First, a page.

Created to help build confidence and create positive body images for our daughters; awareness to a common and entrenched social injustice that often results in serious physical and mental health consequences for those affected. Whether it is children being teased and bullied in school because of their weight, adults being discriminated against in the work place, or patients being shamed in a physician’s office, weight stigma insidiously affects a variety of people....
*Accepting and respecting the diversity of body shapes and sizes
*Recognizing that health and well-being are multi-dimensional and that they include physical, social, spiritual, occupational, emotional, and intellectual aspects
*Promoting all aspects of health and well-being for people of all sizes
*Promoting eating in a manner which balances individual nutritional needs, hunger, satiety, appetite, and pleasure
*Promoting individually appropriate, enjoyable, life-enhancing physical activity, rather than exercise that is focused on a goal of weight loss
• 91% of women surveyed on a college campus had attempted to control their weight through dieting. 22% dieted “often” or “always.”
• 86% report onset of eating disorder by age 20; 43% report onset between ages of 16 and 20.
• Anorexia is the third most common chronic illness among adolescents.
• 95% of those who have eating disorders are between the ages of 12 and 25.8
• 25% of college-aged women engage in bingeing and purging as a weight-management technique.
• The mortality rate associated with anorexia nervosa is 12 times higher than the death rate associated with all causes of death for females 15-24 years old.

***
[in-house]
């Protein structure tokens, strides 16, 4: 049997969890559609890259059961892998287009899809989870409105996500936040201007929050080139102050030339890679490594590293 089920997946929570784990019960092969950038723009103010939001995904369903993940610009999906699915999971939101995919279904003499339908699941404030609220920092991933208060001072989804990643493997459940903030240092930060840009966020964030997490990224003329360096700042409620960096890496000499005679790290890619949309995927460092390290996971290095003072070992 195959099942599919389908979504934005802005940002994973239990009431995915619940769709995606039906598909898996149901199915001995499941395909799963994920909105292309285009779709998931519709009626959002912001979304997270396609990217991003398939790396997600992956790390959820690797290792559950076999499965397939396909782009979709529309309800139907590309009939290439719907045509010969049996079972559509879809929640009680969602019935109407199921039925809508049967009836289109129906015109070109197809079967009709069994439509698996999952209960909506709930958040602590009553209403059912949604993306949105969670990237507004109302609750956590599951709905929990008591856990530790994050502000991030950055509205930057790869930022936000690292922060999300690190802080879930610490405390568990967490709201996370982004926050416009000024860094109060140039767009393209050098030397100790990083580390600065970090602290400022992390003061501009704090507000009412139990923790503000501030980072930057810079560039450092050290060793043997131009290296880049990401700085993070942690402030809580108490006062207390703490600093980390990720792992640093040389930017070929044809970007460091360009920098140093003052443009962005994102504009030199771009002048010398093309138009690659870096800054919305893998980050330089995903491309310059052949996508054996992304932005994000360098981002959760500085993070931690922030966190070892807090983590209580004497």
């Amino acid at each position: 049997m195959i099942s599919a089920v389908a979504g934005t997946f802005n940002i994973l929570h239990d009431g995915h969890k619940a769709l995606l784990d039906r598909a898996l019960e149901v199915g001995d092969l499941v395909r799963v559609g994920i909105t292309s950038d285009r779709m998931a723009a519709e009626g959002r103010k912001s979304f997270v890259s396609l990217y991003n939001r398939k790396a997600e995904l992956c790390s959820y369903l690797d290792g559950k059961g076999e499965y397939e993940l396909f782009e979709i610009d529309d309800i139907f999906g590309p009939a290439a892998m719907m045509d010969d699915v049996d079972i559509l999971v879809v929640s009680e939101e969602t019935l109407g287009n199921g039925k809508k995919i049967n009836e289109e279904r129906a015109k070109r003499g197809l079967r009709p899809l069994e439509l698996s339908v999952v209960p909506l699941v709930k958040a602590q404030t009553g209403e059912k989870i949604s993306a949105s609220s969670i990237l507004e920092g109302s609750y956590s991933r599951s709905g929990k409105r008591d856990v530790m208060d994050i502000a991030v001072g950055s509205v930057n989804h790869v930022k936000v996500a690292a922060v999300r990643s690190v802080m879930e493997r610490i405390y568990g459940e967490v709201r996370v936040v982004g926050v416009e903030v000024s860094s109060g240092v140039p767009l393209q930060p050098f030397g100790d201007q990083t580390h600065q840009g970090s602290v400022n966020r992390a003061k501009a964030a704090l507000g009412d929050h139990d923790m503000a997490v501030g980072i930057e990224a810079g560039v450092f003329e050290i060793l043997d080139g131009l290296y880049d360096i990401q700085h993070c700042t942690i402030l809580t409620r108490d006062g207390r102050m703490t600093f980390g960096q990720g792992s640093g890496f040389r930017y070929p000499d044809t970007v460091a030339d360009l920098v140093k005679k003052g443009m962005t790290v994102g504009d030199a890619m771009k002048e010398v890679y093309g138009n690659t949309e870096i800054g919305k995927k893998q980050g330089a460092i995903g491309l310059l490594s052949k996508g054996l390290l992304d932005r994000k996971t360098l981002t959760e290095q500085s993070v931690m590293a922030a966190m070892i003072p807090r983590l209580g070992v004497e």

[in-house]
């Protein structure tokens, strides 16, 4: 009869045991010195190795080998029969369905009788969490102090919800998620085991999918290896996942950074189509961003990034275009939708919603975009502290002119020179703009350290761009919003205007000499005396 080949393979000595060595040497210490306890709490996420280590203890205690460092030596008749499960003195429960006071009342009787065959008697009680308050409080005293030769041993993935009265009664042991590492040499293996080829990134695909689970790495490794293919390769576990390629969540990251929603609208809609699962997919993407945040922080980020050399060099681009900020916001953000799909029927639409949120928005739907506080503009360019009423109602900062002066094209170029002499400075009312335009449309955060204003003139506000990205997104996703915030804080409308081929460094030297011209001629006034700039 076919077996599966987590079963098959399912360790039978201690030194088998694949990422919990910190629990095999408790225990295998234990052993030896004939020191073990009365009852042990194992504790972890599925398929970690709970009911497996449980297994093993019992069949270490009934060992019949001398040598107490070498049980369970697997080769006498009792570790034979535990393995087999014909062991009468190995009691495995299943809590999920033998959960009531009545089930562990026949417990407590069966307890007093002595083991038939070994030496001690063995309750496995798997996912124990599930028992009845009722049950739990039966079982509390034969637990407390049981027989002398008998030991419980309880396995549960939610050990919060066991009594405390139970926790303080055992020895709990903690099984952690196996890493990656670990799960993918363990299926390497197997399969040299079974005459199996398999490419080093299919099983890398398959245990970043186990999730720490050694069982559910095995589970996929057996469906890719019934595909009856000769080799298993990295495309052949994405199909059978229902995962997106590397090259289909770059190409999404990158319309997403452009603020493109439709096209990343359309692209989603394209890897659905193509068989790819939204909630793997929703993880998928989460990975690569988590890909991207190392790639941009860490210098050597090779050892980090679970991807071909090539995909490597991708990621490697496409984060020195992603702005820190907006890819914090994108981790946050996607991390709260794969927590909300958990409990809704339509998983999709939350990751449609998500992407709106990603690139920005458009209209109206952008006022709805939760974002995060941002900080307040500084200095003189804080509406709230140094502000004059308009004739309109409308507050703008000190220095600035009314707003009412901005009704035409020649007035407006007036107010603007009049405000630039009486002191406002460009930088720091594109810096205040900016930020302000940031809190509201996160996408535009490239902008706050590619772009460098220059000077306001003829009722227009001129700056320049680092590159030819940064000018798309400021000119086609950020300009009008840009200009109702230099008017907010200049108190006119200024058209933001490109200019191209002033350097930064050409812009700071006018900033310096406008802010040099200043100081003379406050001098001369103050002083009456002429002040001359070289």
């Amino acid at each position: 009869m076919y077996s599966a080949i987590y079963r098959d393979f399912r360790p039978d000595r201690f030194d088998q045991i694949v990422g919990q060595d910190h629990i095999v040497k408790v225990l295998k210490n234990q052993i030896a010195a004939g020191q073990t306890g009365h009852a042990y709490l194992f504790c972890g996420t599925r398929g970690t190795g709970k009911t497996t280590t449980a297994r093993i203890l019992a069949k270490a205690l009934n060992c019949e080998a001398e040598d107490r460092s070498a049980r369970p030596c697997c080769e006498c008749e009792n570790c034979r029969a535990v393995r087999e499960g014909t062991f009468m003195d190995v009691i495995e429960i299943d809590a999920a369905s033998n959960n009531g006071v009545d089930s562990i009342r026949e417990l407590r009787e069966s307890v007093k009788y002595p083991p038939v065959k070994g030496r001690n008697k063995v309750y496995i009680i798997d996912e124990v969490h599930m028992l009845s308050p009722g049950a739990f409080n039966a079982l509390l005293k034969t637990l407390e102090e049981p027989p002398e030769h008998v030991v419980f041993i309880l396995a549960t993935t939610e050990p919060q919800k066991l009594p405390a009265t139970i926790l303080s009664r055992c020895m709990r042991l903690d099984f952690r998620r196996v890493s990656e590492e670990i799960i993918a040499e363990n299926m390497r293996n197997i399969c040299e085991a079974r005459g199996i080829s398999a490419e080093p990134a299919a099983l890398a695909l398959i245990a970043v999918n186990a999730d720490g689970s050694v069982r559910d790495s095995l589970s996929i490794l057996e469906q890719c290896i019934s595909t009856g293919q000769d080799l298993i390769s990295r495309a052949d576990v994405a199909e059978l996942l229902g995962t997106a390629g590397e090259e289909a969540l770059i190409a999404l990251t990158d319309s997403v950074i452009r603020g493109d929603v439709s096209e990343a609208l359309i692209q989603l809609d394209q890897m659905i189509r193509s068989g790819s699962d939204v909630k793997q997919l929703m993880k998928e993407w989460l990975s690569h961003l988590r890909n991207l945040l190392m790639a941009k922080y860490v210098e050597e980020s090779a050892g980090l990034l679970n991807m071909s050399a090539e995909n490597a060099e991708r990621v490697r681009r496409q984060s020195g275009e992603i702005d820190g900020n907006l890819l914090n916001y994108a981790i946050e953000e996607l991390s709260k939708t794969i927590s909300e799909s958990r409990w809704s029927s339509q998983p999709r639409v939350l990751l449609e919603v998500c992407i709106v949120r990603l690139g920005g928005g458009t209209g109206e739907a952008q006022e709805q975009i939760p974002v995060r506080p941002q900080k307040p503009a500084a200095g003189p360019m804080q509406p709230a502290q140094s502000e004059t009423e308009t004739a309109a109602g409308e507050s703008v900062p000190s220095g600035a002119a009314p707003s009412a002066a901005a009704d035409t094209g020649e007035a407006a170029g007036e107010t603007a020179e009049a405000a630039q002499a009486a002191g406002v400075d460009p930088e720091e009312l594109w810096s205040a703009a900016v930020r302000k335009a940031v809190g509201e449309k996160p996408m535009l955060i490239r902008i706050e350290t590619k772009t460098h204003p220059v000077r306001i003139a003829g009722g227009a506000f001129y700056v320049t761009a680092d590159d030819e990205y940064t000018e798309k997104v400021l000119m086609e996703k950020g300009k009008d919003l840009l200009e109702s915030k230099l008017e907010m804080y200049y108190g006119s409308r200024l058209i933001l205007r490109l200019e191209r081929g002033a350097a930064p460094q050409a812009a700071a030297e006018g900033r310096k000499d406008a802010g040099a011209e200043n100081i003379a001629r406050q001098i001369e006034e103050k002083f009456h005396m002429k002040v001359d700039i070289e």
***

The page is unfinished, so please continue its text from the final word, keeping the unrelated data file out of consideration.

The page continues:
• Over one-half of teenage girls and nearly one-third of teenage boys use unhealthy weight control behaviors such as skipping meals, fasting, smoking cigarettes, vomiting, and taking laxatives.
• In a survey of 185 female students on a college campus, 58% felt pressure to be a certain weight, and of the 83% that dieted for weight loss, 44% were of normal weight.
• 47% of girls in 5th-12th grade reported wanting to lose weight because of magazine pictures.
• 69% of girls in 5th-12th grade reported that magazine pictures influenced their idea of a perfect body shape.
• 42% of 1st-3rd grade girls want to be thinner
• 81% of 10 year olds are afraid of being fat
• Although about two-thirds of girls aged 8 to 17 correctly identified themselves as being either normal weight or overweight, one-third have a distorted idea about their weight—either perceiving themselves as too heavy when they are, in fact, of normal weight, or feeling their weight is "about right" when they actually are too heavy. Specifically, 45% of girls that were overweight and 61% of girls at risk of being overweight see themselves as normal weight, while 14% of normal weight girls believe they are overweight.
• Nearly three out of four girls (73%) compare how they look to girls in the media at least sometimes, with three out of ten girls (29%) comparing their looks either a lot or all the time.